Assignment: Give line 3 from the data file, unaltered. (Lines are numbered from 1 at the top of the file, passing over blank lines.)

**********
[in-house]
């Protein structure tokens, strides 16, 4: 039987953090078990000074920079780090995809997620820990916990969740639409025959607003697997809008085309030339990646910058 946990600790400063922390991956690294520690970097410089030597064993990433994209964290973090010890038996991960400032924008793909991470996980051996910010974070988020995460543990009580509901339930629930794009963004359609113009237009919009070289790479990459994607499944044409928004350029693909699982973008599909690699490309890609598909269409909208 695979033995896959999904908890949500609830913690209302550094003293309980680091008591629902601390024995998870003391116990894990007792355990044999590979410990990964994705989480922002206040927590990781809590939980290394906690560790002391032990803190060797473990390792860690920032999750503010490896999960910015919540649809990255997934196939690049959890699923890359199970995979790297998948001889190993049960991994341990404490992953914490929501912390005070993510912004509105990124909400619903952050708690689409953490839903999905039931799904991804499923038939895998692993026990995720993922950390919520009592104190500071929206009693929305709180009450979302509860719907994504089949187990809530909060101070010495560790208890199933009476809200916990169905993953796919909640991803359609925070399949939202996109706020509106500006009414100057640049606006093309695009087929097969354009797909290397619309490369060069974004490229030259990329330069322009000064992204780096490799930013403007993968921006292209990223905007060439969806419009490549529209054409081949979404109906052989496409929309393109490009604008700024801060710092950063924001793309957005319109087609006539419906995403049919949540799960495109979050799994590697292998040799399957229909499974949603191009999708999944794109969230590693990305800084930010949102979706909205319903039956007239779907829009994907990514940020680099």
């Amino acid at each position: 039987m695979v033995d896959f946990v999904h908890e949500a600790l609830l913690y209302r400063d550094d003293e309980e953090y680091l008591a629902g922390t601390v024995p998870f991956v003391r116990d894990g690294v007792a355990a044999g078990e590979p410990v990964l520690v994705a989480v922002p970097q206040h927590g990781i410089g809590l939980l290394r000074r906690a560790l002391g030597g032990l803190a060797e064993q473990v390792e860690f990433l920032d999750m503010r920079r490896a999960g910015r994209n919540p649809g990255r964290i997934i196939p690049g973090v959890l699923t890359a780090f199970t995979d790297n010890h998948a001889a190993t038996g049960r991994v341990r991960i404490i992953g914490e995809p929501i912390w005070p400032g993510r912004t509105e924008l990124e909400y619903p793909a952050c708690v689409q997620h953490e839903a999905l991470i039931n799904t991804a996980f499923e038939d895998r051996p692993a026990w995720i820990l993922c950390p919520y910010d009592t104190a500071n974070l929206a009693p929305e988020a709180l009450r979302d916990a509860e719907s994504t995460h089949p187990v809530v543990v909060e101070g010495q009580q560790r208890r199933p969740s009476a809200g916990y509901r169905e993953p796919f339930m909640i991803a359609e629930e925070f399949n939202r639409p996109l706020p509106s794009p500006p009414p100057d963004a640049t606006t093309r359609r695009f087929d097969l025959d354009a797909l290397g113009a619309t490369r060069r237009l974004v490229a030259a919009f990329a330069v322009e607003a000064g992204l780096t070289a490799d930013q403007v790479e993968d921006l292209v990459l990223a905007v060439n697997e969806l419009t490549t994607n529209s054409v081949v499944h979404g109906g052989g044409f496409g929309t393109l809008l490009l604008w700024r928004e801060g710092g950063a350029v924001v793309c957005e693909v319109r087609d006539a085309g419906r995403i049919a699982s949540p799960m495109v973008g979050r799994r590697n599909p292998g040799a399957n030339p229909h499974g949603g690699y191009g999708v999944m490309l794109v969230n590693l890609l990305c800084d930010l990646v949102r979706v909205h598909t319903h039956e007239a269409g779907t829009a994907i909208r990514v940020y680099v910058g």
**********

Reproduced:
């Amino acid at each position: 039987m695979v033995d896959f946990v999904h908890e949500a600790l609830l913690y209302r400063d550094d003293e309980e953090y680091l008591a629902g922390t601390v024995p998870f991956v003391r116990d894990g690294v007792a355990a044999g078990e590979p410990v990964l520690v994705a989480v922002p970097q206040h927590g990781i410089g809590l939980l290394r000074r906690a560790l002391g030597g032990l803190a060797e064993q473990v390792e860690f990433l920032d999750m503010r920079r490896a999960g910015r994209n919540p649809g990255r964290i997934i196939p690049g973090v959890l699923t890359a780090f199970t995979d790297n010890h998948a001889a190993t038996g049960r991994v341990r991960i404490i992953g914490e995809p929501i912390w005070p400032g993510r912004t509105e924008l990124e909400y619903p793909a952050c708690v689409q997620h953490e839903a999905l991470i039931n799904t991804a996980f499923e038939d895998r051996p692993a026990w995720i820990l993922c950390p919520y910010d009592t104190a500071n974070l929206a009693p929305e988020a709180l009450r979302d916990a509860e719907s994504t995460h089949p187990v809530v543990v909060e101070g010495q009580q560790r208890r199933p969740s009476a809200g916990y509901r169905e993953p796919f339930m909640i991803a359609e629930e925070f399949n939202r639409p996109l706020p509106s794009p500006p009414p100057d963004a640049t606006t093309r359609r695009f087929d097969l025959d354009a797909l290397g113009a619309t490369r060069r237009l974004v490229a030259a919009f990329a330069v322009e607003a000064g992204l780096t070289a490799d930013q403007v790479e993968d921006l292209v990459l990223a905007v060439n697997e969806l419009t490549t994607n529209s054409v081949v499944h979404g109906g052989g044409f496409g929309t393109l809008l490009l604008w700024r928004e801060g710092g950063a350029v924001v793309c957005e693909v319109r087609d006539a085309g419906r995403i049919a699982s949540p799960m495109v973008g979050r799994r590697n599909p292998g040799a399957n030339p229909h499974g949603g690699y191009g999708v999944m490309l794109v969230n590693l890609l990305c800084d930010l990646v949102r979706v909205h598909t319903h039956e007239a269409g779907t829009a994907i909208r990514v940020y680099v910058g």